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Cameroon's Francis Ngannou: The UFC champion's fight from grass to grace 

Francis_Ngannou, photo credit X2o, CC BY-SA 4.0 , via Wikimedia Commons

Francis Ngannou. Photo via Wikimedia Commons, CC BY-SA 4.0.

On March 27, Francis Ngannou, a Cameroon-born mixed martial arts fighter, became the first African to ever win the heavyweight category in the Ultimate Fighting Championship (UFC).

Ngannou overcame American Stipe Miocic in the main event of UFC 260which took place in Las Vegas, United States. With expectations of a close contest, Ngannou outwitted his opponent and knocked him out with a left hook and a right hammer fist 52 seconds into the second round of the fight.

The fight was a rematch of their 2018 encounter, in which Miocic won with a unanimous decision for the five-rounds fight going his way. Stipe Miocic, the immediate former heavyweight champion, has defended his title four times and won them. Miocic is a former boxer with a great combination of his boxing past and technical wrestling skills.

Coming into this fight and as he entered the ring, Ngannou carried the expectations of his country, and indeed of the continent of Africa. As the third Africa-born fighter to win at a major weight category — in the past, Nigerians Kamarubeen “Kamaru” Usman won the welterweight belt, and Israel Adesanya the middleweight – he does bring the full array of skills and experience to the UFC, an American mixed martial arts event that in 28 years of existence has attracted media interest and cult followership across the globe. 

Ngannou grew up in the Cameroonian town of Batie. After an initial interest in boxing, he switched into mixed martial arts after meeting Fernand Lopeza Cameroonian former mixed martial artist, coach, and gym owner. Lopez convinced Ngannou to take the leap given the lucrative prospects to UFC athletes.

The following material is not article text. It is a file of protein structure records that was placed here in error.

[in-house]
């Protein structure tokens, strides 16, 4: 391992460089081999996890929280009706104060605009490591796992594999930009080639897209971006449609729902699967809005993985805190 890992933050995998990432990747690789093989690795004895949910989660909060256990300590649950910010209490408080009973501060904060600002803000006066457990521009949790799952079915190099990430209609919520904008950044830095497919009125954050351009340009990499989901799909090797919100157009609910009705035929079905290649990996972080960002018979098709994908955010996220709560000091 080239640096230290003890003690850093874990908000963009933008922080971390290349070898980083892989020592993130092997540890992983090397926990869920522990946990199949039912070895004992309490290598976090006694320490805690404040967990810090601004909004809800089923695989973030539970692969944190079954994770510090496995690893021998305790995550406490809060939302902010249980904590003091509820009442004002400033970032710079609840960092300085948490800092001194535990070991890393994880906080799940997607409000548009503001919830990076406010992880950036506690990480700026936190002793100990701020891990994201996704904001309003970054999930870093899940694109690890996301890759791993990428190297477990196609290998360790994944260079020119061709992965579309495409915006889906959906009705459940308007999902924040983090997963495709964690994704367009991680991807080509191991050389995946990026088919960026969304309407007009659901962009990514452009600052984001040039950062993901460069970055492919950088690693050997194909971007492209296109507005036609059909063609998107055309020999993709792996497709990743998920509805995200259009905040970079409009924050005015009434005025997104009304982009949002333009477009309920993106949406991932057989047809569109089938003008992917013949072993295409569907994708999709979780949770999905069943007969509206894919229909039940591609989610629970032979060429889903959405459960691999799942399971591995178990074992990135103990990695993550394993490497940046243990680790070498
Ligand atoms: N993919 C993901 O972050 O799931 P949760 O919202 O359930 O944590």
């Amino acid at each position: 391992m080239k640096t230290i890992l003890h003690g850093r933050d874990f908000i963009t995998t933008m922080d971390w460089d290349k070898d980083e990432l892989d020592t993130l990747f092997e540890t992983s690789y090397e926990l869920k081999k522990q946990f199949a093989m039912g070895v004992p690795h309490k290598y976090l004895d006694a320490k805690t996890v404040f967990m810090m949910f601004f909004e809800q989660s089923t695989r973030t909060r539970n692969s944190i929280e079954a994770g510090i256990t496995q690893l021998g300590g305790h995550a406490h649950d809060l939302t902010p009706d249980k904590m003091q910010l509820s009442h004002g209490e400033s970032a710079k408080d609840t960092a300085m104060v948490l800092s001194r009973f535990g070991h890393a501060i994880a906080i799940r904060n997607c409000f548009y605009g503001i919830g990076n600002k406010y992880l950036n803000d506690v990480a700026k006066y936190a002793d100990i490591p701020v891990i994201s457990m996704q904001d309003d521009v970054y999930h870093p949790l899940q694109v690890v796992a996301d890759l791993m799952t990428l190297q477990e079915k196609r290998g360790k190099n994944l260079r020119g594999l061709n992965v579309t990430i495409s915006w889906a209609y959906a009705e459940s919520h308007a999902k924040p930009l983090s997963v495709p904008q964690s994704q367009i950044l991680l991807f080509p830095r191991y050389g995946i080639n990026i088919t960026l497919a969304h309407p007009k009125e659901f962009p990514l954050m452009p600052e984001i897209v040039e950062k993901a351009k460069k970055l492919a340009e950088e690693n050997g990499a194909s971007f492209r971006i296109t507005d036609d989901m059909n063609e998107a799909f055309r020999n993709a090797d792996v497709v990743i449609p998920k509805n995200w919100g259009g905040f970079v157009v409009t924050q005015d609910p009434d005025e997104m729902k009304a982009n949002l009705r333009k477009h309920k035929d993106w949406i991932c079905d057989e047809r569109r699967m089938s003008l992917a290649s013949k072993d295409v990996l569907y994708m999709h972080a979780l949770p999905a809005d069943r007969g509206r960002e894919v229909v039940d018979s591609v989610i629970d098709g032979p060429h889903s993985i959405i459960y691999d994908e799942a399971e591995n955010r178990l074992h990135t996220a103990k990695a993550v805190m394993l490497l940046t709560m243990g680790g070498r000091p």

Luke Feltham writing for Mail & Guardian noted this in the run-up to his monumental fight on Saturday:

Francis Ngannou is terrifying. Possibly the scariest man in combat sports today. There’s no hyperbole in saying that he demolishes his opponents – ruthlessly pummeling them with fists the size of soccer balls. But no less legendary than his power in the cage is the incredible story of his fight for survival that began long before he even entered an arena.

In Ngannou we have an athlete who has forged his own path in the truest sense. Leaving Las Vegas with a belt on Saturday, capped off what is possibly the greatest climax to the most epic saga MMA has ever told.

Ever since he landed in the mixed martial arts scene in the United States, he was primed to become one of the most recognized fighters. Mixing his boxing background and quickly learning the ropes of the art, Ngannou soon became a promoters’ favourite with his great skill and crowd-pulling antics.

In an editorial, the givemesport site notes: